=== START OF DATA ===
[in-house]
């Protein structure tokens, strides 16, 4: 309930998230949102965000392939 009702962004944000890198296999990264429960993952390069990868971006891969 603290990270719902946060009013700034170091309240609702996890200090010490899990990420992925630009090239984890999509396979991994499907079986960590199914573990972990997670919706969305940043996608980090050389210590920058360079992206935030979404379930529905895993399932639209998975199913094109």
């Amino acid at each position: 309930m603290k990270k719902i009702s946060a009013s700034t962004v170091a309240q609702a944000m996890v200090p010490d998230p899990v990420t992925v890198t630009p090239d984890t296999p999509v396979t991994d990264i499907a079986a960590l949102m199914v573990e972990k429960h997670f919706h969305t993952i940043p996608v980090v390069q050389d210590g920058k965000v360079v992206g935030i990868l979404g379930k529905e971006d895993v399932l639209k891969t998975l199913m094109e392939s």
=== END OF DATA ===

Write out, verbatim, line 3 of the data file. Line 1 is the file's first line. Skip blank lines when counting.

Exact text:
């Amino acid at each position: 309930m603290k990270k719902i009702s946060a009013s700034t962004v170091a309240q609702a944000m996890v200090p010490d998230p899990v990420t992925v890198t630009p090239d984890t296999p999509v396979t991994d990264i499907a079986a960590l949102m199914v573990e972990k429960h997670f919706h969305t993952i940043p996608v980090v390069q050389d210590g920058k965000v360079v992206g935030i990868l979404g379930k529905e971006d895993v399932l639209k891969t998975l199913m094109e392939s």